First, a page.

Breaching the Stroma and Bacteria-Based Therapies
Why are pancreatic tumors so resistant to treatment? One reason is the so-called stroma, a seemingly impenetrable dense barrier of tissue surrounding tumor cells. The stroma is tough to breach, actually tougher than similar tissue surrounding other types of cancerous tumors. Therefore, it’s very difficult for therapeutic agents to reach a pancreatic tumor, and cancer cell growth goes unchecked. Stromal tissue also contains substances that aid in tumor survival and growth.
In his lab at City of Hope, Manuel and his colleagues are researching the feasibility of using stroma-degrading bacteria that home in on pancreatic tumors and breach the wall of stroma so that therapeutic agents can enter and do their job. The team has conducted preclinical studies and found that the approach significantly improves drug delivery and effectiveness of various anticancer therapies.
Interestingly, their bacterium of choice is a modified strain of Salmonella Typhimurium, which has been shown to be clinically safe and preferentially accumulates in solid tumors. In addition to targeting the stroma, they have engineered the bacterium to carry a piece of DNA that targets a specific molecule that hides cancerous cells from the immune system. When combined with stromal degradation, the modified bacterium has been shown to shrink tumors in aggressive models of pancreatic cancer.
“Current therapy, especially for pancreatic cancer, acts on both healthy and malignant tissue, making it incredibly toxic and ultimately ineffective,” explains Manuel. “The bacteria that we’ve engineered can specifically eliminate key components within the tumor that contribute to resistance, survival, and growth.”
Manuel says it’s also a one-two punch because the cancer-killing agents are far safer and will only act within the tumor tissue and nowhere else. “Targeted treatments have been effective in other cancer types, but not so much in pancreatic cancer,” Manuel adds. “We need to find ways to change that. Pancreatic cancer is a terrible disease, and patients need better treatments.”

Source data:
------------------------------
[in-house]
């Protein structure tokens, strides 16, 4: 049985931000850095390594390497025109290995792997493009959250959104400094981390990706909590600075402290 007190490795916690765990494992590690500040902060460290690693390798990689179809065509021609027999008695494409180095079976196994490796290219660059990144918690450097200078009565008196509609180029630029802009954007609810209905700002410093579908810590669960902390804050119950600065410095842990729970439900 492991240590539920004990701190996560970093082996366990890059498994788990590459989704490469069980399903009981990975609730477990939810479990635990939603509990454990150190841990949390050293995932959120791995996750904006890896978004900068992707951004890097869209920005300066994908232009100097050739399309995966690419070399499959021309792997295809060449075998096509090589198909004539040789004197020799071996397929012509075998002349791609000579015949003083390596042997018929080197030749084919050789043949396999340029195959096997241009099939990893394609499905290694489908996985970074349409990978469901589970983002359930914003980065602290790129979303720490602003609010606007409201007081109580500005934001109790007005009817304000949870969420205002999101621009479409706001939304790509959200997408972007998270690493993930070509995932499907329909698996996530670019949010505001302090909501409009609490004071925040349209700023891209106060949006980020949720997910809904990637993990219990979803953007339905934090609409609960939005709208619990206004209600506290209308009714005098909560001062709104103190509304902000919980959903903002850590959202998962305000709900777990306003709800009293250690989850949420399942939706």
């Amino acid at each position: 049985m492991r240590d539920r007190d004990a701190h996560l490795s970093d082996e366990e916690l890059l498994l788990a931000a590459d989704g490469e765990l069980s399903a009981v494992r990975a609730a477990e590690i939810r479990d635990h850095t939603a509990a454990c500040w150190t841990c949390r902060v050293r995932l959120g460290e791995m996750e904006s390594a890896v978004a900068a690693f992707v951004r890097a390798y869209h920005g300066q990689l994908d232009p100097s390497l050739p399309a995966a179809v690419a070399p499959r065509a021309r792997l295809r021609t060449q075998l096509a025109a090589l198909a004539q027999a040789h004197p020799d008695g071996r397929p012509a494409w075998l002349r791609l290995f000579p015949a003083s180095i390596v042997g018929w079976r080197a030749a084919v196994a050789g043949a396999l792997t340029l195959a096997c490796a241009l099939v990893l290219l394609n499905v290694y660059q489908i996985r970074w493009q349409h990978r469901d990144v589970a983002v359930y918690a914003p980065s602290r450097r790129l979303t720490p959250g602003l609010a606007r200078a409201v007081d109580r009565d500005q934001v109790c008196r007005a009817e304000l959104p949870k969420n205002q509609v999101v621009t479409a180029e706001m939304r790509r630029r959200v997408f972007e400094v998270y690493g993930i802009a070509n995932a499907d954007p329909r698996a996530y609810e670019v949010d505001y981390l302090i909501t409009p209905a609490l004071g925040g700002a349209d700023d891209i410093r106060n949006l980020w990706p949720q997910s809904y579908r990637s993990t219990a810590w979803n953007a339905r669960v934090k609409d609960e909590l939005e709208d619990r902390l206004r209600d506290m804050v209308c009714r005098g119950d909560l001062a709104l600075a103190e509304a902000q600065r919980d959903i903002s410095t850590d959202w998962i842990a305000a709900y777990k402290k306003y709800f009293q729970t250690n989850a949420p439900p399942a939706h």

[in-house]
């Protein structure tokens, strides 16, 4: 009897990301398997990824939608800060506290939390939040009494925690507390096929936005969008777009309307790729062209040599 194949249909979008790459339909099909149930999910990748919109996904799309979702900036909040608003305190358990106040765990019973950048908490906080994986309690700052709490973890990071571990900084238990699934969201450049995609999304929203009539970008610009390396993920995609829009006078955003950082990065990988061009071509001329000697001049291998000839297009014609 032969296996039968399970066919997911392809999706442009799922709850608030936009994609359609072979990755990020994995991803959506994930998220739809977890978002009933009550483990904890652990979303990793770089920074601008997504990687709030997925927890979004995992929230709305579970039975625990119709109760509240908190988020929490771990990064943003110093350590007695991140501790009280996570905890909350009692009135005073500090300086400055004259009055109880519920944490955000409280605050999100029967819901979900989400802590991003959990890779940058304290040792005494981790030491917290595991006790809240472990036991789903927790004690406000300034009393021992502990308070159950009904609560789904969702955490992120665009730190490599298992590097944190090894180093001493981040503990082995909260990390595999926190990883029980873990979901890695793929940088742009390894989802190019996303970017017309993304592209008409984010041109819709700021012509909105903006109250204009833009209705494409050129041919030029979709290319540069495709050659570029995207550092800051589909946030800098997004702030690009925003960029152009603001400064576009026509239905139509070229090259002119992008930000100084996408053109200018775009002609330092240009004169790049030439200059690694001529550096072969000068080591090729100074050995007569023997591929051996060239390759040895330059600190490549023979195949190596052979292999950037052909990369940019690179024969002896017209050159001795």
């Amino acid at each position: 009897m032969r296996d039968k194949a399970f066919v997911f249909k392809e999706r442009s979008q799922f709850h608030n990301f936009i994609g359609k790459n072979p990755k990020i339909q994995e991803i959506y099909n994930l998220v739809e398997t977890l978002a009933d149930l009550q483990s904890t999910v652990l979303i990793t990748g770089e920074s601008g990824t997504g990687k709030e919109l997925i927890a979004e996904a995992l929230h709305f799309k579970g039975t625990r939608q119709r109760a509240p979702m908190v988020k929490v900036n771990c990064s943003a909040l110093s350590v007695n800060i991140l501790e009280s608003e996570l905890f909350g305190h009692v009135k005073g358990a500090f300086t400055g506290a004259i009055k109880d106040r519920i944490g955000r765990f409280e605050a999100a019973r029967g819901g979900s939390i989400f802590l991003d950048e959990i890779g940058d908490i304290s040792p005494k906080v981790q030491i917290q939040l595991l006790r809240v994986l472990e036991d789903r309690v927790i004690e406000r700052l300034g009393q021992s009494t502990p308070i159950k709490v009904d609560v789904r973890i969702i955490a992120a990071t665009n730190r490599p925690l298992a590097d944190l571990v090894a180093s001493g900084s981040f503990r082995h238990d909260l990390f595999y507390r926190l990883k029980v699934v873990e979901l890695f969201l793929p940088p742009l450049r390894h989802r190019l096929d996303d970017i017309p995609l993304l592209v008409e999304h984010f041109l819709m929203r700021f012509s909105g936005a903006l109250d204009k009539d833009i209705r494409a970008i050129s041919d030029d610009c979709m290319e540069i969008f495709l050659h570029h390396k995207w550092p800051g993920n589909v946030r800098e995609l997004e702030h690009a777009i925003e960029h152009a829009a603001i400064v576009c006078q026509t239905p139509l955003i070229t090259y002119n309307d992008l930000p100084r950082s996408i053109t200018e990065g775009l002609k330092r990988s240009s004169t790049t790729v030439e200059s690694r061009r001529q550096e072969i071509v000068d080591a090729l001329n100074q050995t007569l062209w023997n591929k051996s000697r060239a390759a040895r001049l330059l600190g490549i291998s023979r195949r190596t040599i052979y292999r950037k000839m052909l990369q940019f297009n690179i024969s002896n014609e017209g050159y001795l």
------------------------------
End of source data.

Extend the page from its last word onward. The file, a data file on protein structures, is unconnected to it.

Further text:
A Look to the Future
Both Hou and Manuel say they are honored to be awarded these grants since it speaks to the nature of their work, but also because the grants recognize the need for more diversity. The award named for Justice Ginsburg supports the career advancement of an early-career female pancreatic cancer researcher, while the award named for Congressman Lewis supports the career advancement of an early-career pancreatic cancer researcher from an underrepresented minority group.
Hou believes women are making strides in the sciences, and she encourages anyone who may be interested in pursuing a career in some aspect of science to simply go for it. “Sometimes I think people forget that science can be more than a challenge. It can be fun, too,” she says. “Science is for everyone, especially if you like solving problems and like exploring the nature of how things work.”
Another good reason to pursue science: You can’t be replaced by a robot. “Scientists will use artificial intelligence to help in certain areas, but a robot is never going to take over the job of a scientist,” Hou states. “You need imagination, and humans are the ones with imagination, not the computer.”
Manuel feels the same way, and he believes that part of his responsibility to future scientists is to be an excellent teacher and mentor. “I was lucky, since I had great teachers and mentors who helped me get to where I am today,” says Manuel, who is now part of a group talking about science to elementary school students. “I was one of those students that really couldn’t comprehend what science was about when I was young, but that all changed with incredible teachers and then a world of possibility just opened up for me,” explains Manuel. Everyone, regardless of gender, race, or ethnicity “should have the same opportunity,” he says.